There is, of course, a formal "academic" tradition in music -- a venerable one that stretches back to Bach
and long before -- but the majority of those "academics" were also active performers, and, well into the
20th century, they maintained dichotomous presences as public performers and as teachers. To use
violinistic examples: Ferdinand David and Joseph Joachim simultaneously carried on careers as academics
and concert artists. Ivan Galamian and Dorothy DeLay have not. And the development of this separation
of functions parallels the development of the divergence between "serious" and "popular" music.
Chief among the failings of today's performers is the reality that far too much "old" music is played either
according to a bland, uniform "conservatory-ese" method that professional musicians learn in much the
same way that a professional journalist learns essential elements of style, or it is played according to a
uniform, reconstructed "authentic performance practice" that is considered standard for the period in
question, without regard to the subtle differences in regional performance customs, and all too often
without reference to the original performing materials.
To these sins of omission a further one must be added: Few professional musicians and musicologists
today are at all familiar with the history of the performance practice as it is preserved and documented on
recordings. Indeed, most assume that what knowledge and information is preserved in early recordings is
of little value to the study of performance practice, particularly that of earlier periods. It is my contention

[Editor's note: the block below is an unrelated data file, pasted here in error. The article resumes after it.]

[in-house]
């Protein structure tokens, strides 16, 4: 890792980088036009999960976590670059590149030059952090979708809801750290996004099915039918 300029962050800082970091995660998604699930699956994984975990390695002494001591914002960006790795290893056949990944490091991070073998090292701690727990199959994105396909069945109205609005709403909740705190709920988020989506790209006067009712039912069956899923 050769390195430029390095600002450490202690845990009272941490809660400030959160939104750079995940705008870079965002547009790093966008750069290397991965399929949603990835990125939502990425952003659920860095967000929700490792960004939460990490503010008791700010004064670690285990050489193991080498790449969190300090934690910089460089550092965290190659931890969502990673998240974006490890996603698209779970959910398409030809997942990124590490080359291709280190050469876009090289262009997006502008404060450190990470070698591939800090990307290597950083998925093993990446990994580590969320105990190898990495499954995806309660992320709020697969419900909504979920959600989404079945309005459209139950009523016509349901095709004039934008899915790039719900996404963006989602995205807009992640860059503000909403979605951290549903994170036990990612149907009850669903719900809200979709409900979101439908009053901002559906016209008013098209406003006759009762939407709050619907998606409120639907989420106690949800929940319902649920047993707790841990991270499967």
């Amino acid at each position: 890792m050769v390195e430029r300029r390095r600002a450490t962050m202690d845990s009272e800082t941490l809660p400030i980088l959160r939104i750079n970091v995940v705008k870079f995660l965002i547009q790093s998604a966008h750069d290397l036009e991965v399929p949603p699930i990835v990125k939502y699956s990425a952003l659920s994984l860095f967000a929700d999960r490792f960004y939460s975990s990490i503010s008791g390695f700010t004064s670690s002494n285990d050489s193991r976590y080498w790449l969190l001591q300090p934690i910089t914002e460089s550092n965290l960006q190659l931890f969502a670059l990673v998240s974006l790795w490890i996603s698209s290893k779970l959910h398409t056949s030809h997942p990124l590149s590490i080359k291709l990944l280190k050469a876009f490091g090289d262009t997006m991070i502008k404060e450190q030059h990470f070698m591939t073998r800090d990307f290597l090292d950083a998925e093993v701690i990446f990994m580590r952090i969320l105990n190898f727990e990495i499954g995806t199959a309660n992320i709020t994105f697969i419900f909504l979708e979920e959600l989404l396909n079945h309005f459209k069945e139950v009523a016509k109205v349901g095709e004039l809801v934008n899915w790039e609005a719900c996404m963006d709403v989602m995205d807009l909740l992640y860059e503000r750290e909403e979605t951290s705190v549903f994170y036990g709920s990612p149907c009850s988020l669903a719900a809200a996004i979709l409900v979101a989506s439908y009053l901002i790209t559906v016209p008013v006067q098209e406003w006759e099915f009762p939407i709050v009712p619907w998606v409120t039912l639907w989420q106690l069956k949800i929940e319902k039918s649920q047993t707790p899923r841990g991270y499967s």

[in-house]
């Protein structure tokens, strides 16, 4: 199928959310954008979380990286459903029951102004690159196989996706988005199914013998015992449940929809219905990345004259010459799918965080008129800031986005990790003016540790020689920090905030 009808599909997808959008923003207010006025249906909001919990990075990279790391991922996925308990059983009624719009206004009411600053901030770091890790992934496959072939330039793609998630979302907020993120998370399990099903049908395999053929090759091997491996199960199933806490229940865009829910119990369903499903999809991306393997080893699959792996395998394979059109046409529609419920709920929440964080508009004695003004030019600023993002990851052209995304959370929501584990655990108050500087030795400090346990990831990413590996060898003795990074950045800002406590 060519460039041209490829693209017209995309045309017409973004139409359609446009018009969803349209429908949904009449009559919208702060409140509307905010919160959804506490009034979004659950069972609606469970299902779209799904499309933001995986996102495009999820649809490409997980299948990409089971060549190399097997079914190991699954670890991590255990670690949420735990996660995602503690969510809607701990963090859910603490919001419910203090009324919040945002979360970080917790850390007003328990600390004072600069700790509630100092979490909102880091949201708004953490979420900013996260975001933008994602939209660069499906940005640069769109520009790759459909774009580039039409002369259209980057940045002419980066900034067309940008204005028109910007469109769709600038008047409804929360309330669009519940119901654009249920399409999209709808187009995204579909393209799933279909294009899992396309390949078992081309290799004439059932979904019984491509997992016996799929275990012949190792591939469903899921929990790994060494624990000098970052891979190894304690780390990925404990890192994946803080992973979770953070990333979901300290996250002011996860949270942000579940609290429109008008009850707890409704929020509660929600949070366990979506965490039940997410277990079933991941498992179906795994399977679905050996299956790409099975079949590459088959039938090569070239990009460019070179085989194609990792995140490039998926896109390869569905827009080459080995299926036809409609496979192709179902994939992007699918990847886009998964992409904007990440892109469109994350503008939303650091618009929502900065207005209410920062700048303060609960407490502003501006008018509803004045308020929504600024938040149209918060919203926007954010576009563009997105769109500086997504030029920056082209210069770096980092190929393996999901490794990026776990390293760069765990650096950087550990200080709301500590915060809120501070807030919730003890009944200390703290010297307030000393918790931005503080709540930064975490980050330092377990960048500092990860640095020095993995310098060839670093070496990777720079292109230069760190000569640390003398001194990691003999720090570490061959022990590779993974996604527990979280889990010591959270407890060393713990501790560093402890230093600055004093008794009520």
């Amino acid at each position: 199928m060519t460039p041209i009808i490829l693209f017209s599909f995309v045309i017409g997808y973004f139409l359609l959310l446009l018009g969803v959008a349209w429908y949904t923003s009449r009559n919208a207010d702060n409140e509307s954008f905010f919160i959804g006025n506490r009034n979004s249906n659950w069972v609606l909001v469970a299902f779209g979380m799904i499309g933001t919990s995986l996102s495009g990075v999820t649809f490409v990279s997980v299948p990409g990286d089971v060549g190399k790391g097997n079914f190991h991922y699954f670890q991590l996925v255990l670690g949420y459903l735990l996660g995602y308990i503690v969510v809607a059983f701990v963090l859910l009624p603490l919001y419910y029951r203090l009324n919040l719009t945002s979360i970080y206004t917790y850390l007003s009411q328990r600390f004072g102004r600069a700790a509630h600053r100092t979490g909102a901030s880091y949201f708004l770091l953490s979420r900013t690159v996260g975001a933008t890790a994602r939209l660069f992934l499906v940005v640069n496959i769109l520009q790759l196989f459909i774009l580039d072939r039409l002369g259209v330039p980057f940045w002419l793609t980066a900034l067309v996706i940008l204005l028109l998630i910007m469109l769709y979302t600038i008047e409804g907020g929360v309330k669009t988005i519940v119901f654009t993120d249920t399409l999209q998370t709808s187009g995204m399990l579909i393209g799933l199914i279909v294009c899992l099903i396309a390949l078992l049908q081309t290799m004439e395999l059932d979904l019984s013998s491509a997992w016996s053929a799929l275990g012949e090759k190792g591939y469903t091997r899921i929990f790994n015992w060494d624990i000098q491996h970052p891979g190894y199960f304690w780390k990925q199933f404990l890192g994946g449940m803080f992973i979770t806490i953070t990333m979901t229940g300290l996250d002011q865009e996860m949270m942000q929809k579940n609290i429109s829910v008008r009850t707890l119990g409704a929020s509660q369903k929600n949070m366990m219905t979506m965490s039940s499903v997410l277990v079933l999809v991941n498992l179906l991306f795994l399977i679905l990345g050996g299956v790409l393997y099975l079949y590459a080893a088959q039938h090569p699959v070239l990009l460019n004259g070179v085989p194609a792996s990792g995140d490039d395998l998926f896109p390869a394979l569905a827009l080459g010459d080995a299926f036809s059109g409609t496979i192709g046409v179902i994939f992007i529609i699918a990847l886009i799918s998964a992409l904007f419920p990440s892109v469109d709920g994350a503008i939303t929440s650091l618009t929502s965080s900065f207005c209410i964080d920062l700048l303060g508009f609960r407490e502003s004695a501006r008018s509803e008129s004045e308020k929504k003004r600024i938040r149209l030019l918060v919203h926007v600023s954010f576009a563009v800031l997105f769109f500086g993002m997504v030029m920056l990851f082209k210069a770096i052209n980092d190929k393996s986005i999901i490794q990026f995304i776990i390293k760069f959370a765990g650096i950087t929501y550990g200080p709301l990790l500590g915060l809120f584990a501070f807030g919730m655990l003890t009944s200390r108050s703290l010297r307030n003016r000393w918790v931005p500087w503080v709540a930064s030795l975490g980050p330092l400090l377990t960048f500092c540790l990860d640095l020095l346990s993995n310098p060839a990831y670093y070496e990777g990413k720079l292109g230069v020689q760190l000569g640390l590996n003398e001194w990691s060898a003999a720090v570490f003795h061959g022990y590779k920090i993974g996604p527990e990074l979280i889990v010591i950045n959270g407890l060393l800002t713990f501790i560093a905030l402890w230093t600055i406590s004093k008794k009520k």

that, in making these tacit and widely-held assumptions about recordings, music historians are overlooking
a source of invaluable evidence. For reasons that will soon be set forth, through careful study we can learn
far more than is supposed about the performing traditions held dear not only by those artists who made
records, but also by artists who flourished in pre-gramophonic periods as well.
But, just as the gramophone preserved, the gramophone destroyed. Recordings facilitated the blending of
national styles and traditions and thus their destruction. The watershed decade was the 1920s, when
numerous longstanding performance conventions, many of which can be traced back to the early
nineteenth century and before (the appoggiatura convention, for example) were discarded, often in the
name of a newly found interest in and devotion to composers' "intentions" and alleged faithfulness to their
Those who summarily dismiss the evidence of early recordings implicitly assume that they reflect a
continuum of tradition dating only from the second half of the nineteenth century. That assumption, it
would appear, is cause enough to reject the testimony of these early discs as worthless and inappropriate
for the music of Bach. The primary problem with this notion is that it is based on the "evidence" of a few
late recordings -- almost always those of Wilhelm Furtwängler, Willem Mengelberg, and Leopold
Stokowski -- recordings that were made by artists who were strong personalities, iconoclastic and
single-minded recreative geniuses, whose work can hardly be said to represent the mainstream of
performance practice for their own, let alone earlier, times. Those who denigrate "early" recordings as a
mere reflection of mid- and late 19th century traditions, therefore, more often than not have no true
conception of what those traditions actually were.
Willem Mengelberg's legendary interpretation of the Saint Matthew Passion, BWV 244, recorded in
concert in the Concertgebouw in Amsterdam on Palm Sunday, 1939,  is a quintessential example of the
type of performance generally dismissed today as indicative of the 19th-century style. The opening
chorus, "Kommt ihr Töchter, helft mir klagen" is replete with grand ritards, neo-Mahlerian plasticity,
rubati within rubati and phrases within phrases, and a fastidious attention to details of dynamics within
phrases. The performance lasts 10 minutes 52 seconds. The overall tempo range is dotted quarter note =
31 to 36, with a range of dotted quarter note = 32 to 34 being the norm; the ritards, however, slow the
tempo to as low as dotted quarter note = 25 to 27. 
But is the Mengelberg interpretation, in fact, representative of the mainstream 19th-century approach?
Quite apart from the purely chronological objections to such a verdict, I maintain that Mengelberg's
intensely personal vision is the virtual antithesis of the mainstream 19th-century approach to Bach